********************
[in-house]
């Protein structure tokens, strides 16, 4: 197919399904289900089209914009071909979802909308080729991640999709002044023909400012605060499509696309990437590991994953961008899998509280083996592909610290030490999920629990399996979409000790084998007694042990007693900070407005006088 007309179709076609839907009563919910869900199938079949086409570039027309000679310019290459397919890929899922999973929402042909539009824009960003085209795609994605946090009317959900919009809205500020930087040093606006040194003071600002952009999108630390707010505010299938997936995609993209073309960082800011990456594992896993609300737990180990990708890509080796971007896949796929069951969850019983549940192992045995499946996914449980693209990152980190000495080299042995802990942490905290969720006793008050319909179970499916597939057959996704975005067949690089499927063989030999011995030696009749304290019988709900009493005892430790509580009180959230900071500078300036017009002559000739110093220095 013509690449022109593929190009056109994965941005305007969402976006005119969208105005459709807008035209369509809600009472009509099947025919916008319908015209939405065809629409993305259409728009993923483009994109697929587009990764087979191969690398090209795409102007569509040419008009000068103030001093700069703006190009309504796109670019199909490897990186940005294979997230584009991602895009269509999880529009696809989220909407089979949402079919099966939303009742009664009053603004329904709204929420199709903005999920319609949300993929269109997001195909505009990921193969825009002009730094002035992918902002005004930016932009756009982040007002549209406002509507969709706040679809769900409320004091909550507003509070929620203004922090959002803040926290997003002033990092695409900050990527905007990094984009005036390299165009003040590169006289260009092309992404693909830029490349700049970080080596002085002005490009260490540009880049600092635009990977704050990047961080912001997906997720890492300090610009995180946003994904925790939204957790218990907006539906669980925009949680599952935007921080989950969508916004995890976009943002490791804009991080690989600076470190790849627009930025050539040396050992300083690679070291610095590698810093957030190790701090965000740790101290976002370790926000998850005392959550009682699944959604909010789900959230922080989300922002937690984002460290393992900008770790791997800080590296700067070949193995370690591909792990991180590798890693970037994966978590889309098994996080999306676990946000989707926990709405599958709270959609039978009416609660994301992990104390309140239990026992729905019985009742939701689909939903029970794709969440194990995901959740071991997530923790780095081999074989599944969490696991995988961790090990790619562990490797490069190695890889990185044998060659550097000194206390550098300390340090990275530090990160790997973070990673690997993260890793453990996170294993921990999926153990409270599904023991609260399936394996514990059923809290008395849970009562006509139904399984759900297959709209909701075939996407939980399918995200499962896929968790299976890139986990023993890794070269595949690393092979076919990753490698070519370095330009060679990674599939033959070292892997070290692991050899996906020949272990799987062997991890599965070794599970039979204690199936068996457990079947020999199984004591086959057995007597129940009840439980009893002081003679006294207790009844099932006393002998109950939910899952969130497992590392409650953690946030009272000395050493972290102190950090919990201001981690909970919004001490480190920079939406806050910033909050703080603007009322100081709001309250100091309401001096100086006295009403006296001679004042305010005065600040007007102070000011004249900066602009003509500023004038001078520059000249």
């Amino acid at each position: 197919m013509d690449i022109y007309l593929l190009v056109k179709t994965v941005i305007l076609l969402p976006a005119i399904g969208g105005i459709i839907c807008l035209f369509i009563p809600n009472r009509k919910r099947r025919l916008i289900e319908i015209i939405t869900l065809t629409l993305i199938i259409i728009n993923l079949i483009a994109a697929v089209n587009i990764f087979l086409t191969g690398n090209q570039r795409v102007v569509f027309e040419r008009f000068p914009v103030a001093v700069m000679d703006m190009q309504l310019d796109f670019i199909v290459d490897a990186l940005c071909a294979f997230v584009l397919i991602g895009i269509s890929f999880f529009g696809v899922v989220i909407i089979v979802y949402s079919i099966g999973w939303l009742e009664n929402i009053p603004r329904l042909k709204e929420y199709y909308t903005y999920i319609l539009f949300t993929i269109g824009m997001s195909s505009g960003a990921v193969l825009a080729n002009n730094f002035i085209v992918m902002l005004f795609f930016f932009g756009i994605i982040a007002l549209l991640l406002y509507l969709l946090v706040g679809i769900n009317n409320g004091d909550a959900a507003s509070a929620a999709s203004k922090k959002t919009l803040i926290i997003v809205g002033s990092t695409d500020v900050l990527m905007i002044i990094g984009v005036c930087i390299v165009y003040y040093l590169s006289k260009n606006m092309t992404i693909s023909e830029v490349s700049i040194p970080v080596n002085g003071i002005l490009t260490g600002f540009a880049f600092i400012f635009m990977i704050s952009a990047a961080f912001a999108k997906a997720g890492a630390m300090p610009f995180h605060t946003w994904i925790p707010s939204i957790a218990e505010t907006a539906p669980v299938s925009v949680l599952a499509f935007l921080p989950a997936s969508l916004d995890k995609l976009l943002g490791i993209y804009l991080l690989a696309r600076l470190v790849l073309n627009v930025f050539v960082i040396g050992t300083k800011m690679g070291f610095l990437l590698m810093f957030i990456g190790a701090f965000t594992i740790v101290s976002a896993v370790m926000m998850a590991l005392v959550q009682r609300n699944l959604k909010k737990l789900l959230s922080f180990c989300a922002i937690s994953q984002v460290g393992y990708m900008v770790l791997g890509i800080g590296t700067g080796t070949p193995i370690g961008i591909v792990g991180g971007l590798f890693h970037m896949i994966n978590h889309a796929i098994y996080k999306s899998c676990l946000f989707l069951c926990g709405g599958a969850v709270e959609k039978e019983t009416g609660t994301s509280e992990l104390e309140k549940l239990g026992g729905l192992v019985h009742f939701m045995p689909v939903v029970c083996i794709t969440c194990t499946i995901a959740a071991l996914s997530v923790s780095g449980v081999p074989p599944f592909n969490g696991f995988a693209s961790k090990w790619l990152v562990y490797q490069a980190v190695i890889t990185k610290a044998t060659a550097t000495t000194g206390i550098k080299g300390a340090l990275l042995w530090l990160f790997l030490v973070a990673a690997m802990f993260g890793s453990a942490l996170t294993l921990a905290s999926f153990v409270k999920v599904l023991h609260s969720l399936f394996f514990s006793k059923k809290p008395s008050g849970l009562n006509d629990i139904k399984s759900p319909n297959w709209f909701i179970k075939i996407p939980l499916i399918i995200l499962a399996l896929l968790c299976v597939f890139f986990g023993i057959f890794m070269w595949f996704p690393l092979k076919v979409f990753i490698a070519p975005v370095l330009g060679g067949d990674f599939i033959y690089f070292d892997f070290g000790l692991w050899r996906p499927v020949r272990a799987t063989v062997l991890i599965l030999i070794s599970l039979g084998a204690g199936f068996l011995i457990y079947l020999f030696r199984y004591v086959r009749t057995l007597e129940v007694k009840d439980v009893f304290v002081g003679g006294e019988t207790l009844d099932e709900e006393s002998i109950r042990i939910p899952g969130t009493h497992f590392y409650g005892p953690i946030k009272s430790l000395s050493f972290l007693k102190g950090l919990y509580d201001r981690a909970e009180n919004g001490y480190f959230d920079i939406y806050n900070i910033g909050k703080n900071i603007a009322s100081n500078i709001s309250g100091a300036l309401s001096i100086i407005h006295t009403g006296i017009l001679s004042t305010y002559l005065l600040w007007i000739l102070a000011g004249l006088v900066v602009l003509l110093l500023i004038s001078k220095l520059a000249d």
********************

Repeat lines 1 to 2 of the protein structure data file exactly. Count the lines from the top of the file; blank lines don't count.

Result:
[in-house]
């Protein structure tokens, strides 16, 4: 197919399904289900089209914009071909979802909308080729991640999709002044023909400012605060499509696309990437590991994953961008899998509280083996592909610290030490999920629990399996979409000790084998007694042990007693900070407005006088 007309179709076609839907009563919910869900199938079949086409570039027309000679310019290459397919890929899922999973929402042909539009824009960003085209795609994605946090009317959900919009809205500020930087040093606006040194003071600002952009999108630390707010505010299938997936995609993209073309960082800011990456594992896993609300737990180990990708890509080796971007896949796929069951969850019983549940192992045995499946996914449980693209990152980190000495080299042995802990942490905290969720006793008050319909179970499916597939057959996704975005067949690089499927063989030999011995030696009749304290019988709900009493005892430790509580009180959230900071500078300036017009002559000739110093220095 013509690449022109593929190009056109994965941005305007969402976006005119969208105005459709807008035209369509809600009472009509099947025919916008319908015209939405065809629409993305259409728009993923483009994109697929587009990764087979191969690398090209795409102007569509040419008009000068103030001093700069703006190009309504796109670019199909490897990186940005294979997230584009991602895009269509999880529009696809989220909407089979949402079919099966939303009742009664009053603004329904709204929420199709903005999920319609949300993929269109997001195909505009990921193969825009002009730094002035992918902002005004930016932009756009982040007002549209406002509507969709706040679809769900409320004091909550507003509070929620203004922090959002803040926290997003002033990092695409900050990527905007990094984009005036390299165009003040590169006289260009092309992404693909830029490349700049970080080596002085002005490009260490540009880049600092635009990977704050990047961080912001997906997720890492300090610009995180946003994904925790939204957790218990907006539906669980925009949680599952935007921080989950969508916004995890976009943002490791804009991080690989600076470190790849627009930025050539040396050992300083690679070291610095590698810093957030190790701090965000740790101290976002370790926000998850005392959550009682699944959604909010789900959230922080989300922002937690984002460290393992900008770790791997800080590296700067070949193995370690591909792990991180590798890693970037994966978590889309098994996080999306676990946000989707926990709405599958709270959609039978009416609660994301992990104390309140239990026992729905019985009742939701689909939903029970794709969440194990995901959740071991997530923790780095081999074989599944969490696991995988961790090990790619562990490797490069190695890889990185044998060659550097000194206390550098300390340090990275530090990160790997973070990673690997993260890793453990996170294993921990999926153990409270599904023991609260399936394996514990059923809290008395849970009562006509139904399984759900297959709209909701075939996407939980399918995200499962896929968790299976890139986990023993890794070269595949690393092979076919990753490698070519370095330009060679990674599939033959070292892997070290692991050899996906020949272990799987062997991890599965070794599970039979204690199936068996457990079947020999199984004591086959057995007597129940009840439980009893002081003679006294207790009844099932006393002998109950939910899952969130497992590392409650953690946030009272000395050493972290102190950090919990201001981690909970919004001490480190920079939406806050910033909050703080603007009322100081709001309250100091309401001096100086006295009403006296001679004042305010005065600040007007102070000011004249900066602009003509500023004038001078520059000249």